Something to keep in mind as much-needed temporary hospitals spring up almost overnight in New York City: Tents and temporary partitions can be dynamic and rewarding design projects.
Good design can vastly improve such projects’ utility and vastly cut the time it takes to set them up on-site. The conversion of the Jacob Javits Center to one of the city’s largest medical facilities in just a few days is a good example.
Professor Craig Berger (Visual Presentations and Exhibition Design) says these structures predate the current coronavirus disaster. “There is a long history of specialized spaces being converted to medical use in a natural disaster or pandemic,” he adds.
Since 2005 when Hurricane Katrina showed limitations in space convertibility in the New Orleans area, a number of companies have taken leadership roles in converting facilities to meet emergency needs, says Prof. Berger.
“Beyond the military, which not only includes hospital ships, but also rapid temporary tent hospitals, convention centers have taken the lead role in convertibility,” he says. “Not only do they have large footprints and floor areas, but modular flats used for convention exhibits and meetings are easy to turn into hospital rooms.”
The Javits Center installation looks nothing like the tent hospital familiar to MASH viewers, and in fact seems surprising to the uninitiated as a hospital venue in the first place.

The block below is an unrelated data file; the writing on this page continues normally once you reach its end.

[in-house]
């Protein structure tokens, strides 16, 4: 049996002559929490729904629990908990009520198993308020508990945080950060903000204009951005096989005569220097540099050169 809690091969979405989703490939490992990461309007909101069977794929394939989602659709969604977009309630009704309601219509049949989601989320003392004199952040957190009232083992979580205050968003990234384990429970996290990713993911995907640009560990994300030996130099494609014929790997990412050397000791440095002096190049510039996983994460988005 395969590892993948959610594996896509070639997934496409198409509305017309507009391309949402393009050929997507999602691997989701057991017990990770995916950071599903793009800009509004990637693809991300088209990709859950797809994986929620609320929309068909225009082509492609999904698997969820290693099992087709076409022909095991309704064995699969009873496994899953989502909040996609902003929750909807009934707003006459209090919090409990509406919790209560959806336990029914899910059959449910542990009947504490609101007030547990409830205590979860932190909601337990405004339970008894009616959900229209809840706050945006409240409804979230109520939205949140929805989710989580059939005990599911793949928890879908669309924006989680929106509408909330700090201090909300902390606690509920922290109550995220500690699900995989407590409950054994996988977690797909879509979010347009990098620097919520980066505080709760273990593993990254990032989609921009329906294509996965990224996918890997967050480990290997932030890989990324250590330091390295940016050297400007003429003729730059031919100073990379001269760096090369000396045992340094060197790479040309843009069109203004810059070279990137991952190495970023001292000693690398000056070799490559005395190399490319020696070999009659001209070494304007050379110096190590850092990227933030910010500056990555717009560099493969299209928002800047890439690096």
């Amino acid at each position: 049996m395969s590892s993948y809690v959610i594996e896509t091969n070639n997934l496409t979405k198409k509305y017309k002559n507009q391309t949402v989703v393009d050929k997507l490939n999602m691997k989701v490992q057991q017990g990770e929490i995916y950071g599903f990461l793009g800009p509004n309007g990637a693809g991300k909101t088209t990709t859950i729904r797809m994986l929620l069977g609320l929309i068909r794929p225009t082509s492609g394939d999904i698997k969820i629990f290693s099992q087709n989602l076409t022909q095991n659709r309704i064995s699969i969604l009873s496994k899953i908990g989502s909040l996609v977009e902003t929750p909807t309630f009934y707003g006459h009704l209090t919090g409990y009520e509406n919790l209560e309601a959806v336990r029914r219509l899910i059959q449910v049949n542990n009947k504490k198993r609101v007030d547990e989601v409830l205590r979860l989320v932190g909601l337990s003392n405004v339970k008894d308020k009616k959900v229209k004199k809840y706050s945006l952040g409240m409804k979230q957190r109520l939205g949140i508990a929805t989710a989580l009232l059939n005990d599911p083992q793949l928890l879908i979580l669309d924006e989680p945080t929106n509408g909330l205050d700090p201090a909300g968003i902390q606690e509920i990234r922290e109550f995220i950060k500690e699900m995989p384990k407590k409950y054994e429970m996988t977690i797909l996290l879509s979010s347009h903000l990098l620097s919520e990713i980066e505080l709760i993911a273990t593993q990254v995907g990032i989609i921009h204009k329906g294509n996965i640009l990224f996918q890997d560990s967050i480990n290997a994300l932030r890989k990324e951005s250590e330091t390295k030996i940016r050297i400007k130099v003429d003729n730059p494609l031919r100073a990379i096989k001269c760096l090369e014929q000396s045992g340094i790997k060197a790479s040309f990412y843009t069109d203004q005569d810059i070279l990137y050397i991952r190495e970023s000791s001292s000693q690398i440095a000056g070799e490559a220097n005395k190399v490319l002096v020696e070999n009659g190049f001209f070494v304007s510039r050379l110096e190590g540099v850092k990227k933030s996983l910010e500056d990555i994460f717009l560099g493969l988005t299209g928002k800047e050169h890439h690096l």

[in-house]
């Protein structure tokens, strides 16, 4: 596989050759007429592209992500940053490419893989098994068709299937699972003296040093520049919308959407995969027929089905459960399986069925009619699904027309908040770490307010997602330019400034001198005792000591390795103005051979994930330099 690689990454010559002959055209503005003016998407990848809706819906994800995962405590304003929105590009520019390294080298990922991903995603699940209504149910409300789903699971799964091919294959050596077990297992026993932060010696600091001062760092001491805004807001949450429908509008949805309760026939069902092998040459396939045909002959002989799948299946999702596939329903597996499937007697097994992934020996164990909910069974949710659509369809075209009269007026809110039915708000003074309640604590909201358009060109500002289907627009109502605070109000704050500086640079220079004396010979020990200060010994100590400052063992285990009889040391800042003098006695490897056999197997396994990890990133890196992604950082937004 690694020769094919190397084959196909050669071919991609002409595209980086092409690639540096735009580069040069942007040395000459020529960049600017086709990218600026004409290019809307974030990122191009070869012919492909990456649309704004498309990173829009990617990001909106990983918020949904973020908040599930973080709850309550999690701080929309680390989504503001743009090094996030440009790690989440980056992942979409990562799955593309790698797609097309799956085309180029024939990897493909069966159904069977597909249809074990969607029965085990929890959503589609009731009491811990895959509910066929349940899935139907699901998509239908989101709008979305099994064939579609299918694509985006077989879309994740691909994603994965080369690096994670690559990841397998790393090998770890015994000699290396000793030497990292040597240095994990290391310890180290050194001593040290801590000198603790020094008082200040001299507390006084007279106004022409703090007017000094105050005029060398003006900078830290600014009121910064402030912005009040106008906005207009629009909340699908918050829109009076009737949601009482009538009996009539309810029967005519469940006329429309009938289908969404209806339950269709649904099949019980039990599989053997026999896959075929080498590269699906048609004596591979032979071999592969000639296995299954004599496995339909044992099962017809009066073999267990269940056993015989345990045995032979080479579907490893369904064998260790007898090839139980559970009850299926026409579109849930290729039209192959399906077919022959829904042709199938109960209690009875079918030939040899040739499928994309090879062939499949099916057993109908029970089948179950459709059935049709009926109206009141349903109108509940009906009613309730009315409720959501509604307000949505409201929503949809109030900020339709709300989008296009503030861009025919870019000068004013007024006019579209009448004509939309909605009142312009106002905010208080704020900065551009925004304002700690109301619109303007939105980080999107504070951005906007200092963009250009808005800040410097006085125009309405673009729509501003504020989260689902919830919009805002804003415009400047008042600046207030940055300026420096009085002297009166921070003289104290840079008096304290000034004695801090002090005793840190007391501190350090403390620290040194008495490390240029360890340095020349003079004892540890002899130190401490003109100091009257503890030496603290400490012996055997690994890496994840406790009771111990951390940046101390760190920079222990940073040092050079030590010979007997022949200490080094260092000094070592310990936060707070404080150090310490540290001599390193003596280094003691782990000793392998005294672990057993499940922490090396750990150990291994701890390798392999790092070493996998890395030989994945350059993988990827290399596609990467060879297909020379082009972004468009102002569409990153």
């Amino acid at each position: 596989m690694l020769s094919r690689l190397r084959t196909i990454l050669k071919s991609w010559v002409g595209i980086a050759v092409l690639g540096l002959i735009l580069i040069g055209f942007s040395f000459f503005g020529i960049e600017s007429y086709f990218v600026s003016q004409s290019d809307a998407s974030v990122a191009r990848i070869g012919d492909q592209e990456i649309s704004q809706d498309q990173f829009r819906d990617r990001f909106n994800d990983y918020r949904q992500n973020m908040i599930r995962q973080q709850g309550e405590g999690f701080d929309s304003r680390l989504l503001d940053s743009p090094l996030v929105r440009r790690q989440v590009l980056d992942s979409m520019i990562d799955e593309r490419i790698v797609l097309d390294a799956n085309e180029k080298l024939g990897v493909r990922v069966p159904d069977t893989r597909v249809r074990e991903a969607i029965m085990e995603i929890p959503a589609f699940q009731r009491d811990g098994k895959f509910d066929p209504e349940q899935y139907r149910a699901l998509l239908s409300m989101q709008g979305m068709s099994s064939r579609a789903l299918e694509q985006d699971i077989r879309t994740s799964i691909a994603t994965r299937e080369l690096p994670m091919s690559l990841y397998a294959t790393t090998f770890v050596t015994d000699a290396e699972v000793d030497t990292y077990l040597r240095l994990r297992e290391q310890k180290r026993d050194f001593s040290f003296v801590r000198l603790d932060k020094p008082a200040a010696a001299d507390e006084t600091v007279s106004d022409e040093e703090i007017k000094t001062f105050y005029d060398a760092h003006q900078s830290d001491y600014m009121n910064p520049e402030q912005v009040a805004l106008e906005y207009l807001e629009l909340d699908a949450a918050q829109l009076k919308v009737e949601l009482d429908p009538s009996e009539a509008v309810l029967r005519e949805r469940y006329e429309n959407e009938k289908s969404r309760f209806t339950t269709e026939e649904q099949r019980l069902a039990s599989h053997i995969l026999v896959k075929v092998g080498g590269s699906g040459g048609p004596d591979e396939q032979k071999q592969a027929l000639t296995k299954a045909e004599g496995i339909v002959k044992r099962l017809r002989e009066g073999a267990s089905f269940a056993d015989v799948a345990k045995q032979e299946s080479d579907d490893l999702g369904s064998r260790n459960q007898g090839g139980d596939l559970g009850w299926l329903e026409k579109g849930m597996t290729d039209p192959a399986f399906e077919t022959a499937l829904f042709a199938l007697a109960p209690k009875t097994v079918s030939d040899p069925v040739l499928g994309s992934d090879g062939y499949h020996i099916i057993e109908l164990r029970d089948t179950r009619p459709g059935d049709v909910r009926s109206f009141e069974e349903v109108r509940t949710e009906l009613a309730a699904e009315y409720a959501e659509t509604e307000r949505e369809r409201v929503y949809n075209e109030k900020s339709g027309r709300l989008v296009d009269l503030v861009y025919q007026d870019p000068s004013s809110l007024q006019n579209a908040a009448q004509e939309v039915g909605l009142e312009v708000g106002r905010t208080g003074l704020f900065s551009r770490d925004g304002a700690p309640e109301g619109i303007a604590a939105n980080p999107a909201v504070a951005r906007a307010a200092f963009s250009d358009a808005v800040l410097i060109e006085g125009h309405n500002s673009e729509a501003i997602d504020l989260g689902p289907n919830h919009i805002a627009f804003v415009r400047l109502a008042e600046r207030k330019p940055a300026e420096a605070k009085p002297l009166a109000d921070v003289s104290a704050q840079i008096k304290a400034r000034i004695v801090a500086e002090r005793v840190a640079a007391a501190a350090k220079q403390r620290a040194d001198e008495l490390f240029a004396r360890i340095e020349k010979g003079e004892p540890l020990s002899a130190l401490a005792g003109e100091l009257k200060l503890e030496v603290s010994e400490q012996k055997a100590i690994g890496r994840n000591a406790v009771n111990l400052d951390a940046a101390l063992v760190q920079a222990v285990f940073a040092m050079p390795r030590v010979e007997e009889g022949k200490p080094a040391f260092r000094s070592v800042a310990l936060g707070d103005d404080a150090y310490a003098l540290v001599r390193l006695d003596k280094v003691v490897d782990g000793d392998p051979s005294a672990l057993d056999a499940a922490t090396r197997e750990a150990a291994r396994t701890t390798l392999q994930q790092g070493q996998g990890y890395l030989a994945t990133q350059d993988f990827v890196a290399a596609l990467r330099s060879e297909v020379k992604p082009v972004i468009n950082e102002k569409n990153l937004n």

But Prof. Berger notes that the Javits Center’s large outside doors – a feature few exhibit attendees ever see — can admit additional bathroom and sanitation trucks, and even large amounts of freight such as pallets of medical supplies and equipment.
In fact, Prof. Berger explains, “this is why the Javits Center is generally considered a first choice for temporary emergency medical space.”
All that said, the United States does not have a deep history of developing space for pandemics and usually has used separation techniques – dividing large spaces into small, individual rooms — that are not optimal.
(Video below contains ambient noise, but no speech.)
Today, Prof. Berger says, “modular companies like Octanorm and Classic Exhibits specialize in making mobile partitioning structures that are more anti-microbial,” an exciting and challenging new field for designers. “Most of the exhibition industry is gearing to this now,” he says.
Prof. Craig Berger teaches courses in exhibition design, experience design and design management. He is the author of “Wayfinding: Designing And Implementing Graphic Navigational Systems.”